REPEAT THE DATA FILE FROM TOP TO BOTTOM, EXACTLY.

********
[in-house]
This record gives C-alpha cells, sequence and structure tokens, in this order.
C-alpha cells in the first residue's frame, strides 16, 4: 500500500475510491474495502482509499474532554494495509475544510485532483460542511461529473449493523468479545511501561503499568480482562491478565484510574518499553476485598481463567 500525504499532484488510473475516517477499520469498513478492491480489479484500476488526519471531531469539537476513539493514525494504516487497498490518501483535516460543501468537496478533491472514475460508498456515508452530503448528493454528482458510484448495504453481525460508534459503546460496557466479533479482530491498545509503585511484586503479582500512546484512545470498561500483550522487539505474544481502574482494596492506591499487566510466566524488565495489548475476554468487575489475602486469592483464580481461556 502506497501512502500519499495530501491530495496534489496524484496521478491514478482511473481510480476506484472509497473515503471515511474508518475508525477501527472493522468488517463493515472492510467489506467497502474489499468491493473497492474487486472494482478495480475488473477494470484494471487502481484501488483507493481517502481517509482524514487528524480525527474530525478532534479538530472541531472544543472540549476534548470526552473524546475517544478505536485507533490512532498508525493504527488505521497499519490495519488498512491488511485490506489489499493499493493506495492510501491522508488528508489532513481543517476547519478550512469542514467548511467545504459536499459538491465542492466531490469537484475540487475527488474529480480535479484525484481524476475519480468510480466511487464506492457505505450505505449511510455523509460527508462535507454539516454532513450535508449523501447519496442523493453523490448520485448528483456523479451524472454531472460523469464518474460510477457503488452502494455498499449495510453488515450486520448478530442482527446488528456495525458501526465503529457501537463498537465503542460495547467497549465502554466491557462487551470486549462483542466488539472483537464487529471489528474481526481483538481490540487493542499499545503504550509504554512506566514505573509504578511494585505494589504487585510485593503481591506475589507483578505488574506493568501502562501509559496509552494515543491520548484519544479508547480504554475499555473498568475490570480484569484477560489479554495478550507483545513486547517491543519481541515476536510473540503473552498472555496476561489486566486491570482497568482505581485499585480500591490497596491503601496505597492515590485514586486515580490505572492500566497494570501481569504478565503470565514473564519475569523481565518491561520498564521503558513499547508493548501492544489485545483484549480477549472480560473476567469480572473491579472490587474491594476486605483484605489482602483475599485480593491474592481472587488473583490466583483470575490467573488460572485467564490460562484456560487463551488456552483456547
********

[in-house]
This record gives C-alpha cells, sequence and structure tokens, in this order.
C-alpha cells in the first residue's frame, strides 16, 4: 500500500475510491474495502482509499474532554494495509475544510485532483460542511461529473449493523468479545511501561503499568480482562491478565484510574518499553476485598481463567 500525504499532484488510473475516517477499520469498513478492491480489479484500476488526519471531531469539537476513539493514525494504516487497498490518501483535516460543501468537496478533491472514475460508498456515508452530503448528493454528482458510484448495504453481525460508534459503546460496557466479533479482530491498545509503585511484586503479582500512546484512545470498561500483550522487539505474544481502574482494596492506591499487566510466566524488565495489548475476554468487575489475602486469592483464580481461556 502506497501512502500519499495530501491530495496534489496524484496521478491514478482511473481510480476506484472509497473515503471515511474508518475508525477501527472493522468488517463493515472492510467489506467497502474489499468491493473497492474487486472494482478495480475488473477494470484494471487502481484501488483507493481517502481517509482524514487528524480525527474530525478532534479538530472541531472544543472540549476534548470526552473524546475517544478505536485507533490512532498508525493504527488505521497499519490495519488498512491488511485490506489489499493499493493506495492510501491522508488528508489532513481543517476547519478550512469542514467548511467545504459536499459538491465542492466531490469537484475540487475527488474529480480535479484525484481524476475519480468510480466511487464506492457505505450505505449511510455523509460527508462535507454539516454532513450535508449523501447519496442523493453523490448520485448528483456523479451524472454531472460523469464518474460510477457503488452502494455498499449495510453488515450486520448478530442482527446488528456495525458501526465503529457501537463498537465503542460495547467497549465502554466491557462487551470486549462483542466488539472483537464487529471489528474481526481483538481490540487493542499499545503504550509504554512506566514505573509504578511494585505494589504487585510485593503481591506475589507483578505488574506493568501502562501509559496509552494515543491520548484519544479508547480504554475499555473498568475490570480484569484477560489479554495478550507483545513486547517491543519481541515476536510473540503473552498472555496476561489486566486491570482497568482505581485499585480500591490497596491503601496505597492515590485514586486515580490505572492500566497494570501481569504478565503470565514473564519475569523481565518491561520498564521503558513499547508493548501492544489485545483484549480477549472480560473476567469480572473491579472490587474491594476486605483484605489482602483475599485480593491474592481472587488473583490466583483470575490467573488460572485467564490460562484456560487463551488456552483456547